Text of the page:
The word “listen” is from a history of words meaning to pay attention. Attention, to attend, is etymologically linked to, interestingly, “to stretch.” So to attend to someone is to stretch yourself toward them, perhaps? And Weil might suggest the implication is also a stretching toward God (a word itself that links back to nothing but itself, got, in the Old High German, but wends its way eventually to old roots meaning that which is called or invoked — which should feel rather disturbingly tautological to the believer, I would think…).
To be “present” means to be before someone (pre + to be). And all this sitting with and leaning in is by way of giving comfort, a word from the notion “to strengthen greatly” — which surprised me, as I think of being comforted as feeling assisted, perhaps protected or freed from worry, which seems different from being strengthened. But it does seem true that the ultimate effect of being comforted is to give one strength to move back again into the fray, to move back into the way of suffering, itself a word meaning “to bear.”
So it seems the most basic notion of this thing we can offer to the sufferer is to be with and stretch toward. And some people understand this “God” notion as being not a sky-based dude but something within each other, the best within us perhaps. So to be with a sufferer is to try to offer the best in ourselves to call out to the best in the bearer so they may carry on.
What does this have to do with writing? Well, I think our goal should be to conjure our art out of that same place, that same inner place of the-best-of-ourselves. I’m not saying all art needs to be light-filled and divine — out of the best of ourselves we can also conjure great darkness; nor does it need to have as its goal to comfort. Often necessary art necessarily dis-comforts. But those notions of paying attention and being present and being with and stretching toward are all useful to keep in mind in the creative process. You feel me?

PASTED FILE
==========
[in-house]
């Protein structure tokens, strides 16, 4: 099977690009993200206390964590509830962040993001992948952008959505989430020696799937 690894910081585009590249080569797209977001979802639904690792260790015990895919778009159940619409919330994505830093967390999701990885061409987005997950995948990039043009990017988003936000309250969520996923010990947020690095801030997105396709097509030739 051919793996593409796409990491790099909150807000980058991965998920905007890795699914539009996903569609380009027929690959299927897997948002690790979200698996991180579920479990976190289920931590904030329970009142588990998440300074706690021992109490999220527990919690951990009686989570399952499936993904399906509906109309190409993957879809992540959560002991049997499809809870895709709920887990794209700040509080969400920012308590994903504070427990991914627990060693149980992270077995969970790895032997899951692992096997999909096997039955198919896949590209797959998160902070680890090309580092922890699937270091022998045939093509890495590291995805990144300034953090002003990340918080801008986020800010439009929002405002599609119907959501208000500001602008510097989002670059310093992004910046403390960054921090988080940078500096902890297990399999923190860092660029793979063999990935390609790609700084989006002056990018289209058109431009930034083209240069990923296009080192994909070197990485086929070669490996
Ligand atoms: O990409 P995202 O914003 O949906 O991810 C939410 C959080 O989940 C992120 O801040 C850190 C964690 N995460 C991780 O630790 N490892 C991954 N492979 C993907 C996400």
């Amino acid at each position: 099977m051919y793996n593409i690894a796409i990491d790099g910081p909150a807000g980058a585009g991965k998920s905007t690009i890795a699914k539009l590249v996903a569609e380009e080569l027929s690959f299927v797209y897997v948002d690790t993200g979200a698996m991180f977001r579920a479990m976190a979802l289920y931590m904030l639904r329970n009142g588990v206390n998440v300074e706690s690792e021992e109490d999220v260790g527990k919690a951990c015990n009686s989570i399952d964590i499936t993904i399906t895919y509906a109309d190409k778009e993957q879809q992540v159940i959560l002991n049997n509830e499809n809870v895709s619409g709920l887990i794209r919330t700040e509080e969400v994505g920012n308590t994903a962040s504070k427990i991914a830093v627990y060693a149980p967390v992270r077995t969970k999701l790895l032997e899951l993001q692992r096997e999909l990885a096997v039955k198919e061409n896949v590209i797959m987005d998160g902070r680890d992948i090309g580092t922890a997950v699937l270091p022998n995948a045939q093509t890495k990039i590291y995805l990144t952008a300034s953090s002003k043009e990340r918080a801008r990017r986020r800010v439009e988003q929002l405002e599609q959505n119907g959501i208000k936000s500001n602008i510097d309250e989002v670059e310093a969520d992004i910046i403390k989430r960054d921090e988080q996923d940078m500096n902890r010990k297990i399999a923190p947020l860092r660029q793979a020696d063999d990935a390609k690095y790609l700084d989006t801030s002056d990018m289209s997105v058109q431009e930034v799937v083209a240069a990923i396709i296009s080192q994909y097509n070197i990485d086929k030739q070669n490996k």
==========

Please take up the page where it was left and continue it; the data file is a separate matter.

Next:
I was talking with a friend, herself emerging from chemo treatment and who had been checking in with other friends in worse situations than she was, about how to be with someone in their suffering. How to be present enough with someone else, even as we each go down our paths alone. We are creatures of words and yet words are so inadequate sometimes. The ritual of prayers seems to help some people but I think that on oft-repeated prayer becomes less the words in it than the sonority and familiar rhythm of it. And if repeated with others becomes a communal song of drone, rhythm, percussion and sibilance — “as we forgive those who trespass against us” (if that’s the way that prayer is said nowadays, “trespass” probably replaced by something more modern, but I like that sense of forgiving someone who crossed some boundary line unauthorized). Being present is what my friend Pierre tries to do with the dying. But what do you do in the threshold? How tiresome it must be to a dying person when someone bustles in and says a usual opener like “how are you today?” How does Pierre manage passing under the lintel between being in the world and being in the world of the dying? What is the password to presence? On the phone with my friend, who admitted to her own suffering, I am not sure I was able to convey presence enough, nodding into the phone. Silence at a distance is ambiguous — can you hear me? Did my murmurs of assent say strongly enough “I hear you, friend”? I think often of a sketch an artist friend made, a pencil drawing of a rolling landscape stretched over a long sheet of paper, two tiny figures making their way down the road, one bent from age or pain, the other bowed in aid. The long white page, the fine line dividing them, joining them. Mmhm, I say. Mmhm.